Dec 14, 2010 7:42 PM by Melissa Anderson (Helena)
We often hear about the problem of drinking and driving in Montana - but there are other substances that fall under the umbrella of "driving under the influence" laws. The News Station's Melissa Anderson reports the issue isn't just limited to alcohol.
Helena Police Department detective Randy Ranalli noted, "I think we're just all so stuck on drinking and driving that we forget about the drugging and driving. It's very prominent and I think we need to get more officers trained to know what to look for."
Driving under the influence in Montana doesn't just mean alcohol - it includes prescription drugs and other illegal substances, as well as medical marijuana. Authorities warn that you should never get behind the wheel of a car if you're under the influence, and that if you do and are caught, you could be prosecuted.
"And that's when my position or other drug recognition experts would come in and do the 12-step evaluation process on the arrestee," said Ranalli, who is also trained as a drug recognition expert.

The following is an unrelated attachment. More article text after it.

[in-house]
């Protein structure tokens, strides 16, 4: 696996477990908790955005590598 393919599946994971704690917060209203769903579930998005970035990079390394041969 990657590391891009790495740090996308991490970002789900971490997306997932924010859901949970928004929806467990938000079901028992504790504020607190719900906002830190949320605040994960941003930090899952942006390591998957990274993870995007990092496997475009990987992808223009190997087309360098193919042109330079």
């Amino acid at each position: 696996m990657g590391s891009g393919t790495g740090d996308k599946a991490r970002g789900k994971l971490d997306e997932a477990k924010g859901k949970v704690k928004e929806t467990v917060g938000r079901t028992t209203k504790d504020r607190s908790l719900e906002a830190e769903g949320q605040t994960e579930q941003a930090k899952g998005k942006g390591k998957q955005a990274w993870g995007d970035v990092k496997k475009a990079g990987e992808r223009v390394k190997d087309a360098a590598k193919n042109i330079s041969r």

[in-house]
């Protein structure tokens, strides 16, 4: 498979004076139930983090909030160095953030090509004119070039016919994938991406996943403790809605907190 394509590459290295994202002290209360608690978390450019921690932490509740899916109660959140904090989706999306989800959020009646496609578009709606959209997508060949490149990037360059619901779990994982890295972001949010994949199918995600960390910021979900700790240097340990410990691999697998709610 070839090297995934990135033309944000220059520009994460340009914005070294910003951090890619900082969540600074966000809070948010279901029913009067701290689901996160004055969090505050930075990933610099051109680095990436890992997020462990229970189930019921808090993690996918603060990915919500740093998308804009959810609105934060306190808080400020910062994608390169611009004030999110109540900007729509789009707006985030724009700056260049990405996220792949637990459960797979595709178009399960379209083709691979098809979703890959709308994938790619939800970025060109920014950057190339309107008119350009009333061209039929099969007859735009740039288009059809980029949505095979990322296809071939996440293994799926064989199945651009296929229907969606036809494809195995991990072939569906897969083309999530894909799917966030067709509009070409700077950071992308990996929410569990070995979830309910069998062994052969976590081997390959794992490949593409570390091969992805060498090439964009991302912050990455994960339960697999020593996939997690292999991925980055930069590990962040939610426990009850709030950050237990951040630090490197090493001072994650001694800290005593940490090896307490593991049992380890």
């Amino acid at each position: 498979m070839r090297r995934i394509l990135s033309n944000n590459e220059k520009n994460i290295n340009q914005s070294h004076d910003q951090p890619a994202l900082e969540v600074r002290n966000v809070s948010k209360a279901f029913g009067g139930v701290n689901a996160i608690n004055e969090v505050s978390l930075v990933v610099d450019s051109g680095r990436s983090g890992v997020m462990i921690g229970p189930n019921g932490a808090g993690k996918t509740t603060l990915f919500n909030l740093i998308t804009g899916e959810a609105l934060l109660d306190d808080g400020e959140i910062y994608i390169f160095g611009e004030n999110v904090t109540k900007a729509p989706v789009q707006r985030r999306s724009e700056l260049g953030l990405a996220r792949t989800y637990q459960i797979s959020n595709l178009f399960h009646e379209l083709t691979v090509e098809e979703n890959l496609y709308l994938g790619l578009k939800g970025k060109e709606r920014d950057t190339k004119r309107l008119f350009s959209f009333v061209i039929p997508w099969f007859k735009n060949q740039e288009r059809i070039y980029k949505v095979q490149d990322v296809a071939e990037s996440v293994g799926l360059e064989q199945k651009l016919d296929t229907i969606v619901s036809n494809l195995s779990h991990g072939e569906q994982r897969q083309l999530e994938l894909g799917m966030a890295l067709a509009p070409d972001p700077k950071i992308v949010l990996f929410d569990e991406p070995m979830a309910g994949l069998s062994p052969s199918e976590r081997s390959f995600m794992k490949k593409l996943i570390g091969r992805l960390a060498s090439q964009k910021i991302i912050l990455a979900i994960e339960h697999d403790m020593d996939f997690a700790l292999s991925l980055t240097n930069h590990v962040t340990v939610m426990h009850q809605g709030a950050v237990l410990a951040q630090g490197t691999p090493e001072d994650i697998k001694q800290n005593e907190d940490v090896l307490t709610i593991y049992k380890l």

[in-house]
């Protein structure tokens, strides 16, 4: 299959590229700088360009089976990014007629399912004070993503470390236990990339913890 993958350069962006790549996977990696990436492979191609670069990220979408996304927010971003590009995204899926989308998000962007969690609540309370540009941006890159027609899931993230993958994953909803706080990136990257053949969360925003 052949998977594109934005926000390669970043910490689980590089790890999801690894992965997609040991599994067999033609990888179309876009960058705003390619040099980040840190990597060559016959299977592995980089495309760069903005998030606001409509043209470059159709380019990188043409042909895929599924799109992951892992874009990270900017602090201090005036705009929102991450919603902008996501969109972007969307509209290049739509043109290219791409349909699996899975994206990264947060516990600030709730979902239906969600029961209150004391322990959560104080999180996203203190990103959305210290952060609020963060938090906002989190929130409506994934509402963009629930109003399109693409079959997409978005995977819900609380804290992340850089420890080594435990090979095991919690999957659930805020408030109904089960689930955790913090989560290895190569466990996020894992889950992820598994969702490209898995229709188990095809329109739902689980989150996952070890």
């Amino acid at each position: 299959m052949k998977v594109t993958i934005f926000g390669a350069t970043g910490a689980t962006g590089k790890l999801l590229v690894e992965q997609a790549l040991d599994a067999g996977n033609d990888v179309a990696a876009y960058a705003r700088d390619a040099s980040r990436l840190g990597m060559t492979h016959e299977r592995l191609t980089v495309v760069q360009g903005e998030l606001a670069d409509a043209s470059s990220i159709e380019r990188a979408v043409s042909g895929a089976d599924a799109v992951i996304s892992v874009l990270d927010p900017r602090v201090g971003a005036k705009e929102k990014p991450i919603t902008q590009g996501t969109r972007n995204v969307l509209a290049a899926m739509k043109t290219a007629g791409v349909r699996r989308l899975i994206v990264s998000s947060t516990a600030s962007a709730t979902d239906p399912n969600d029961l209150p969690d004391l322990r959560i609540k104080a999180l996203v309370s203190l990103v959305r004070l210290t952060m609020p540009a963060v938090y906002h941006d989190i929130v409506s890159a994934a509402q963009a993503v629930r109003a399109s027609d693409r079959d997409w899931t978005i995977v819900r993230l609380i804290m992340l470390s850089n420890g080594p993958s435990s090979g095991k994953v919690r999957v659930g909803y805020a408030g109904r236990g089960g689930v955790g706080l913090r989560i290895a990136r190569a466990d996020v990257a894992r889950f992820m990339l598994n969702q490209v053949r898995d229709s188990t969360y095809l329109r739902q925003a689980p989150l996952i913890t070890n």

Sobriety tests are conducted on suspected drugged drivers. However, unlike alcohol, smell isn't always a tell-tale sign, so officers are trained to look for other less obvious signs.
Ranalli says he looks for, among other things, vertical gaze nystagmus, eyelid tremors, and body tremors; all are possible indicators of different kinds of drug use.
There are seven categories of drugs that drug recognition experts look for when trying to narrow down what type of drug a person might be on. Each drug affects the eyes differently. Many times the tests are done in complete darkness.
Ranalli said, "I'm looking to see what his pupil size is in near-total darkness, compared to what the average size would be."
Ranalli reminds medical marijuana users and those who take prescription drugs, "It's still against the law to drive while impaired with drugs or alcohol...you will be arrested and prosecuted."
Montana DUI penalties can include fines, jail time, Substance abuse treatment programs, license suspension and revocation, and even ignition interlock devices.
Ranalli says people who drive drugged are just as illegal as those driving drunk.
Ranalli also cautions that medical marijuana cards won't exempt people from DUI prosecution.
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